As can be seen from FIG. 12, the size of the multilayer circuit board 51 is greater than that of the optical reflector 52 by the area of the region in which the feeder terminals 54 are provided. Accordingly, in this embodiment, the (optical) center of the region in which the LED bare chips 53 are arranged in matrix (i.e., light outgoing region or LED cluster region) does not correspond with the center of the substrate. Therefore, the center of the bending stress on the card-type LED illumination source does not correspond with the center of the brittle optical system, thus increasing the mechanical strength. Also, since the feeder terminals 54 are collected along one end of the substrate, the other ends of the upper surface of the multilayer circuit board 51, corresponding to the three other sides, do not have to be completely fitted with the inside surfaces of the connector. As a result, the card-type LED illumination source may be designed more freely in respect of the shape, for example.

By appropriately setting the size of the multilayer circuit board 51 (and the metal plate 50) in the length direction (i.e., the size of its two sides that are parallel to the arrowed direction A), the optical center may be shifted to any location arbitrarily.

The optical reflector 52 basically has the same structure as the optical reflector 3 shown in FIG. 4(a), and has the same number of openings as that of the LED bare chips 53 to be arranged. The openings of the optical reflector 52 are preferably filled with resin lenses, with which the LED bare chips 53 are encapsulated. Thus, the LED bare chips 53 can be connected to the multilayer circuit board 51 more tightly. If the connection between the LED bare chips 53 and the multilayer circuit board 51 is consolidated in this manner, then screw holes may be provided through the card body of the card-type LED illumination source or portions of the edges of the card-type substrate may have screwing recesses to screw the card-type LED illumination source onto a heat-dissipating member.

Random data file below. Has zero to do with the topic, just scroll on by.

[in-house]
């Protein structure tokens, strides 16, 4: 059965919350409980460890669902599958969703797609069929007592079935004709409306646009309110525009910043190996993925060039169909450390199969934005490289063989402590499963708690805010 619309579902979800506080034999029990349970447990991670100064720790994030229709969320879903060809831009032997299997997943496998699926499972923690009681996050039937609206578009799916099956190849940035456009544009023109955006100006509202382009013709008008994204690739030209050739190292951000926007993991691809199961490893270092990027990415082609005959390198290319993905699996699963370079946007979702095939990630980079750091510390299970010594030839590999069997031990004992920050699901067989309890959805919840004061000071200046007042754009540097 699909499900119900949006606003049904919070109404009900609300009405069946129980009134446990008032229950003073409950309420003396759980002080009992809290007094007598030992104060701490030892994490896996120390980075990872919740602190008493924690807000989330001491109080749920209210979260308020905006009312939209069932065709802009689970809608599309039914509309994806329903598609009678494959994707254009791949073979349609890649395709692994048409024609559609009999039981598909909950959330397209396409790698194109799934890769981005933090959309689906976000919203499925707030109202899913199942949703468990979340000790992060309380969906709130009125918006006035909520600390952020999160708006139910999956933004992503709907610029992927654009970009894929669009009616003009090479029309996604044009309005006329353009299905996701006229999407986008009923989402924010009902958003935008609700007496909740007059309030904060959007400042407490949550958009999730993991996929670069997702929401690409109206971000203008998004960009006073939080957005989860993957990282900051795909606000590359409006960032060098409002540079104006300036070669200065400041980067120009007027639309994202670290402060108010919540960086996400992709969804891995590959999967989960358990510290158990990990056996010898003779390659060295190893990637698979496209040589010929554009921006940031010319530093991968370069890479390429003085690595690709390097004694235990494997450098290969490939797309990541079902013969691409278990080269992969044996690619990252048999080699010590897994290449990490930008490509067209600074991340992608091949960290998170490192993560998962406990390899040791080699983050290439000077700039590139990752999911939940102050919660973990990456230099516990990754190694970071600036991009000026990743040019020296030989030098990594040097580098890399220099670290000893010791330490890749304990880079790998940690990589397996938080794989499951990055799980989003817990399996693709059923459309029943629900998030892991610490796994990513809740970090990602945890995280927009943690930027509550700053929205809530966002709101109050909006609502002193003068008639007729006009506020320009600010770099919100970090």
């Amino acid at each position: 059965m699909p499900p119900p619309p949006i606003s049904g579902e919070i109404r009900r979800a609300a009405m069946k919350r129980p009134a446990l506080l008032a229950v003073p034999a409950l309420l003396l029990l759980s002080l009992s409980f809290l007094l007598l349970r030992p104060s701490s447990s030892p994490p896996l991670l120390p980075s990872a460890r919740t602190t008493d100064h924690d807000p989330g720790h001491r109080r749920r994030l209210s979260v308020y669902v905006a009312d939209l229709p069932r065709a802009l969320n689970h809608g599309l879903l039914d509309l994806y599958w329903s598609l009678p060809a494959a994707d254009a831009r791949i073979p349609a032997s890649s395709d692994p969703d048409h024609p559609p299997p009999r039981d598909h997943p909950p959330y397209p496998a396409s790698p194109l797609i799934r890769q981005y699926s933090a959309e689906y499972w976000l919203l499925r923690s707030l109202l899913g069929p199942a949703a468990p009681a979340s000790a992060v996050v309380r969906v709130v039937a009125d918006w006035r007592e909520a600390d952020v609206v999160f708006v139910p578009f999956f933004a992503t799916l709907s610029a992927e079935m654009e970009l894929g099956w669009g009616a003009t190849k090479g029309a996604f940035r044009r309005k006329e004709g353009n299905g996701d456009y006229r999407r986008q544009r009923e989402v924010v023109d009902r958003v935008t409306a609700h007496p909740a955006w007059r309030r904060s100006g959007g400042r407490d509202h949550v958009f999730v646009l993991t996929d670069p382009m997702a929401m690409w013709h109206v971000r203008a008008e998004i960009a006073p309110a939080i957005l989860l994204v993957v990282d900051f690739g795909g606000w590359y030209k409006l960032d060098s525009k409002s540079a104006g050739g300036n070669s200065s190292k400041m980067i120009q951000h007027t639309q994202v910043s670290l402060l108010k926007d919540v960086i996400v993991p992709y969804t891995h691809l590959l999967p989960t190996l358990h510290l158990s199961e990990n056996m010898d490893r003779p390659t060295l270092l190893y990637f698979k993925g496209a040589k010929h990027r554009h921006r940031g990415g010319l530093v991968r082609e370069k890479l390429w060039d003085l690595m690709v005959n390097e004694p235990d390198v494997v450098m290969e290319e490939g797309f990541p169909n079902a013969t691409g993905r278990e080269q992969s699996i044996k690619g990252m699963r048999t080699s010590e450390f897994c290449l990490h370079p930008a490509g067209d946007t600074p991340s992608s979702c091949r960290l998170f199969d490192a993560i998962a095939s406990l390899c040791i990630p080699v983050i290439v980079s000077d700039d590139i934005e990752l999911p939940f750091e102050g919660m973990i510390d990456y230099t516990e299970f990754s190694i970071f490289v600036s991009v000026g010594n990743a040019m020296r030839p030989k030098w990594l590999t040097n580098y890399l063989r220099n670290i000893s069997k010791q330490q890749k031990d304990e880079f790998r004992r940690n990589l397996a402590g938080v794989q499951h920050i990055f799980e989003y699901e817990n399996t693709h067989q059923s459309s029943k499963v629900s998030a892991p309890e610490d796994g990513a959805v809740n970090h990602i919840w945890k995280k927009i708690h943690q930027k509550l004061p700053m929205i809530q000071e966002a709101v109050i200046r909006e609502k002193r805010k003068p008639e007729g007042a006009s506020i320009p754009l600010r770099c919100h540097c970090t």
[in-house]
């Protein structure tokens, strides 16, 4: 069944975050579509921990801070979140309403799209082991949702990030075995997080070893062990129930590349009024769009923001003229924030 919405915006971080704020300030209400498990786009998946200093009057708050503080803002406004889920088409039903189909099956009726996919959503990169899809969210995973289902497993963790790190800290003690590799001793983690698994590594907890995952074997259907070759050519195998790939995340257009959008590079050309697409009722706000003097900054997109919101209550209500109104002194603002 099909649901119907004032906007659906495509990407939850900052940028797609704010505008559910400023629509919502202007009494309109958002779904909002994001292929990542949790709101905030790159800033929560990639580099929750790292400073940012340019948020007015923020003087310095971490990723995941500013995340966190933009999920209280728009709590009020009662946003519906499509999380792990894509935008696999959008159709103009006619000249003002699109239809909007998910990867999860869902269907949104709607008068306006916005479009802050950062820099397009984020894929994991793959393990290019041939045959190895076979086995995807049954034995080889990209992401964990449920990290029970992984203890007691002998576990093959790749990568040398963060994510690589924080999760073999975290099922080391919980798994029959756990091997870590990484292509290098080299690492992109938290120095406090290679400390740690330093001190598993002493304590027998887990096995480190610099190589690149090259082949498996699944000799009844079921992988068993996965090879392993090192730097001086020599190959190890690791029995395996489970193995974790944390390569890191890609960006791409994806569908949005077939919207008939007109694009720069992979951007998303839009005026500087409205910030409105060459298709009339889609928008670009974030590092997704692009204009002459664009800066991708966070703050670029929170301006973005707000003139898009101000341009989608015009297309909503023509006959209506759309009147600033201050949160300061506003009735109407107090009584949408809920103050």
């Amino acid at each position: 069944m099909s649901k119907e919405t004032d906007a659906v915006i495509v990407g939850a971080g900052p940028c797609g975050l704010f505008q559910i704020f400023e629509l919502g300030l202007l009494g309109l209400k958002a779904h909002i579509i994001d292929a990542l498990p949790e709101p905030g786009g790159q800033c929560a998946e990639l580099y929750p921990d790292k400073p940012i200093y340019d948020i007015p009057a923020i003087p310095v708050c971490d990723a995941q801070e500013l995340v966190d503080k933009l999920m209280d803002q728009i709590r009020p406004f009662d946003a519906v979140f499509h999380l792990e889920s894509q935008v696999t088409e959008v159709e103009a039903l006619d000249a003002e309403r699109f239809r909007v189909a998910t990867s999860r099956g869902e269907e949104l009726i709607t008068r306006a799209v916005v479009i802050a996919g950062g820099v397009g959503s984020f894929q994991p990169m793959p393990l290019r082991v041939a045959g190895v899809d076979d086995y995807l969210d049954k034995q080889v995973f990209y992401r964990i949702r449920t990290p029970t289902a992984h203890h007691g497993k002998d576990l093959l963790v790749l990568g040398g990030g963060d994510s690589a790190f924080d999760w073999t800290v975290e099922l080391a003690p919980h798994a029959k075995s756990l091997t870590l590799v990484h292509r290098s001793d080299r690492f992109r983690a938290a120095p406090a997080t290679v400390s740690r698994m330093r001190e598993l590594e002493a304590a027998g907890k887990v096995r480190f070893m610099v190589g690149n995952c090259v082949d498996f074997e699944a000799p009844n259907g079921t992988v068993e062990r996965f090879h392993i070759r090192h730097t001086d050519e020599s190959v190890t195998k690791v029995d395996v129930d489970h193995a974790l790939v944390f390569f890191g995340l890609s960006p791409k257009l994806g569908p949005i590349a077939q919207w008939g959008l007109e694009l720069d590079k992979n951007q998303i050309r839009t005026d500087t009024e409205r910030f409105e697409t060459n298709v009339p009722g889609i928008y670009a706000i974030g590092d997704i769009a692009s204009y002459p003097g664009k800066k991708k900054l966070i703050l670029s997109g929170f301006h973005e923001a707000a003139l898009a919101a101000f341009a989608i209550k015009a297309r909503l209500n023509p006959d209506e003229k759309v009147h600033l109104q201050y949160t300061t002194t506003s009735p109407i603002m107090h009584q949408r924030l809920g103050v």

The configuration of the card-type LED illumination source of this embodiment will be described in further detail with reference to FIGS. 14(a) and 14(b). FIG. 14(a) shows an LED bare chip 53 that has been flip-chip bonded with its active layer turned facedown. In this embodiment, one of multiple different bonding methods is adopted according to the type of each LED bare chip 53 as will be described later.

The LED bare chip 53 has been mounted so as to be connected to the conductive line patterns 59 of the multilayer circuit board 51 and fixed on the multilayer circuit board 51. After the LED bare chips 53 have been mounted on the multilayer circuit board 51, the metallic optical reflector 52 is bonded onto the multilayer circuit board 51.

The multilayer circuit board 51 includes the two-layer conductive line patterns 59. Specifically, the conductive line patterns 59 belonging to two different layers are interconnected together by via metals 63. The conductive line pattern 59 on the uppermost layer is connected to the electrodes of the LED bare chip 53 by way of Au bumps 61. The conductive line patterns 59 may be made of copper, nickel, aluminum or an alloy mainly composed of these metals.